The High-Tech, High-Speed F-22 Raptor – An Epic Modern Fighter Plane

Two F-22s during flight testing, the upper one being the first EMD F-22, Raptor 4001.
Two F-22s during flight testing, the upper one being the first EMD F-22, Raptor 4001.

Raptor? Have the U.S. armed forces trained dinosaurs to fight? No, the Raptor is a fighter, and a raptor is also a bird of prey, like an eagle or a hawk. The F-22 Raptor is a vital part of the U.S. Air Force, which considers it unrivaled by any other fighter in the world.

The F-22 Raptor is a single seater, twin-engine aircraft, designed to combat other aircraft, but it can also attack ground targets. It can also engage in electronic warfare and is important in gathering information about the enemy. The frames and weapon systems of most of them have been built by the defense company Lockheed Martin. Boeing made the wings, fuselage, training systems, and electronics.

195 Raptors were built, of which 187 are operational. The remaining 8 are for testing.

The Raptor F-22 joined the U.S. Air Force in December 2005. It first served in a combat situation in 2014, attacking Islamic State positions in Syria. It is a stealth aircraft, which means it is designed to be difficult to detect. It is very quick and agile, giving it powerful combat abilities. It can strike a moving target 24 miles (39 kilometers) while flying at a height of 50,000 feet (15,000 meters) and at a speed of 1,126 feet (343 meters) per second.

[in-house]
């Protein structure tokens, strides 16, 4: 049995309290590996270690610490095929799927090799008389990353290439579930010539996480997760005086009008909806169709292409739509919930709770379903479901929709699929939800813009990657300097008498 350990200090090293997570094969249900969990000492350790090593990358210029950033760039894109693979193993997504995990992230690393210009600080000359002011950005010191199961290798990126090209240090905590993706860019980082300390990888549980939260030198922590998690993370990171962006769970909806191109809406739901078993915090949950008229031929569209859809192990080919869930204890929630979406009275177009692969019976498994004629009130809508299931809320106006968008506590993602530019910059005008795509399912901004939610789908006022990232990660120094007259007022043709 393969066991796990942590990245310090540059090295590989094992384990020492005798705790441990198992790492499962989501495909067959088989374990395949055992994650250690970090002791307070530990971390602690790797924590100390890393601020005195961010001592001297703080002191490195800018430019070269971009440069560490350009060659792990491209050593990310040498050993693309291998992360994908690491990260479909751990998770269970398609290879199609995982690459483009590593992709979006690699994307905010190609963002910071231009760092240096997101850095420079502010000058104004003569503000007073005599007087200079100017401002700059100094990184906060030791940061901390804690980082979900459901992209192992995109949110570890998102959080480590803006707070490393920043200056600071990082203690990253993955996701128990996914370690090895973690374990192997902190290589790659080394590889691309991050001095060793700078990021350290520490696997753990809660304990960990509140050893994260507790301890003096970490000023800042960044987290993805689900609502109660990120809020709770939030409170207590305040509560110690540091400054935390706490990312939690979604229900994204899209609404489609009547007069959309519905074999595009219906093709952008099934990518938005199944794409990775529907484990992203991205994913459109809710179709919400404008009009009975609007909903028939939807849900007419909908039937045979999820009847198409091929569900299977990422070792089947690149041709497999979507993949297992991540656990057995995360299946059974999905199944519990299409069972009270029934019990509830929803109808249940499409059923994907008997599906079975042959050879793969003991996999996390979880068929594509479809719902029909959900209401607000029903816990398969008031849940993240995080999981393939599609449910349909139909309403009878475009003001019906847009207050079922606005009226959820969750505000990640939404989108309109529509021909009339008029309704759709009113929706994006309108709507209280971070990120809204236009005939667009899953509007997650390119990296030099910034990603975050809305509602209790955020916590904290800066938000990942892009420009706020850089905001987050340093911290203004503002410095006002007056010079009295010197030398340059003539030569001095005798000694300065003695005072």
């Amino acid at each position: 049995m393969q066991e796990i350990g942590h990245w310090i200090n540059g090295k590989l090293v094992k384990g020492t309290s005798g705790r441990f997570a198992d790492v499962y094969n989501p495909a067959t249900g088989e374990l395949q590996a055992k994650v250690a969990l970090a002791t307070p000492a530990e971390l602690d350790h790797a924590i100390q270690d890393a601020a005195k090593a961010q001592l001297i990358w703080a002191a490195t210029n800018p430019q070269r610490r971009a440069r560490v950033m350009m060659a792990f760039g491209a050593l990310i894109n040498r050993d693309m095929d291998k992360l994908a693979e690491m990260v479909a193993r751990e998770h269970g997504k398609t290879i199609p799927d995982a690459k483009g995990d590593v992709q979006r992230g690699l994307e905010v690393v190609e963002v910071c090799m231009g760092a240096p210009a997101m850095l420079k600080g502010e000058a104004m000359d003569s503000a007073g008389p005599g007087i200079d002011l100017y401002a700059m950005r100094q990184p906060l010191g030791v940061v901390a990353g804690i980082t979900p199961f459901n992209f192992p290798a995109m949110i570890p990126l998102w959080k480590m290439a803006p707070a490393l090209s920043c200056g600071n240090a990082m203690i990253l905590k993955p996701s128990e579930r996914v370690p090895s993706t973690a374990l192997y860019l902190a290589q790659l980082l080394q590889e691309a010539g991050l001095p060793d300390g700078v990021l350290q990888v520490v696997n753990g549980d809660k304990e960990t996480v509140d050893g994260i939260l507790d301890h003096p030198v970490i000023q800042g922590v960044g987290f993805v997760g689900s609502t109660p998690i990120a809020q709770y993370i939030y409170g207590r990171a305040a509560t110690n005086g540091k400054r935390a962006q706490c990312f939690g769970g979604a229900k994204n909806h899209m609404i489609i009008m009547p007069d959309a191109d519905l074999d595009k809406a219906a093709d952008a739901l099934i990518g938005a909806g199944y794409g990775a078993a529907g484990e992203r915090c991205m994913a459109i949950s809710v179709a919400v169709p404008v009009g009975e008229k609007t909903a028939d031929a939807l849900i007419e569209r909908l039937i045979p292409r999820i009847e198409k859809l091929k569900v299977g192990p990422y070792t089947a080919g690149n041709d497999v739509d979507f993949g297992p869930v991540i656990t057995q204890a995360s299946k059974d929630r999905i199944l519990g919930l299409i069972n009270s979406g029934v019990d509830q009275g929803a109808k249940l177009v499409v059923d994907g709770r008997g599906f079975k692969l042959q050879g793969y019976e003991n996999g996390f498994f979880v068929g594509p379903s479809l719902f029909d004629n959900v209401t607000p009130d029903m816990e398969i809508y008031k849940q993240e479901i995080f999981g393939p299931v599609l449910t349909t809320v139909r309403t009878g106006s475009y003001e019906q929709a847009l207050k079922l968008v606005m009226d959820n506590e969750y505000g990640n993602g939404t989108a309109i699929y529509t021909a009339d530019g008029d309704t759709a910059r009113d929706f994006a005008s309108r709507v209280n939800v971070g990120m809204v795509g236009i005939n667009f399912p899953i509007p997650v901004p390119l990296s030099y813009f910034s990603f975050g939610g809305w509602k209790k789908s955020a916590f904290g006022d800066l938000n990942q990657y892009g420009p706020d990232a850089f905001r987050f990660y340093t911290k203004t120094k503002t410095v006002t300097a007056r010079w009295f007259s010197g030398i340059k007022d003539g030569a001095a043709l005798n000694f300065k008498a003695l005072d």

The one big downside to the Raptor is its enormous cost. Each one cost 150 million American dollars to make. Production was halted on account of this and other factors, such as the lack of missions it could undertake. The last F-22 was completed in 2012. The F-35 fighter was developed instead.

There is an F-22 Raptor on display in the National Museum of the United States Air Force in Dayton, Ohio. It certainly is still an impressive machine.

Joris Nieuwint

Joris Nieuwint is a battlefield guide for the Operation Market Garden area. His primary focus is on the Allied operations from September 17th, 1944 onwards. Having lived in the Market Garden area for 25 years, he has been studying the events for nearly as long. He has a deep understanding of the history and a passion for sharing the stories of the men who are no longer with us.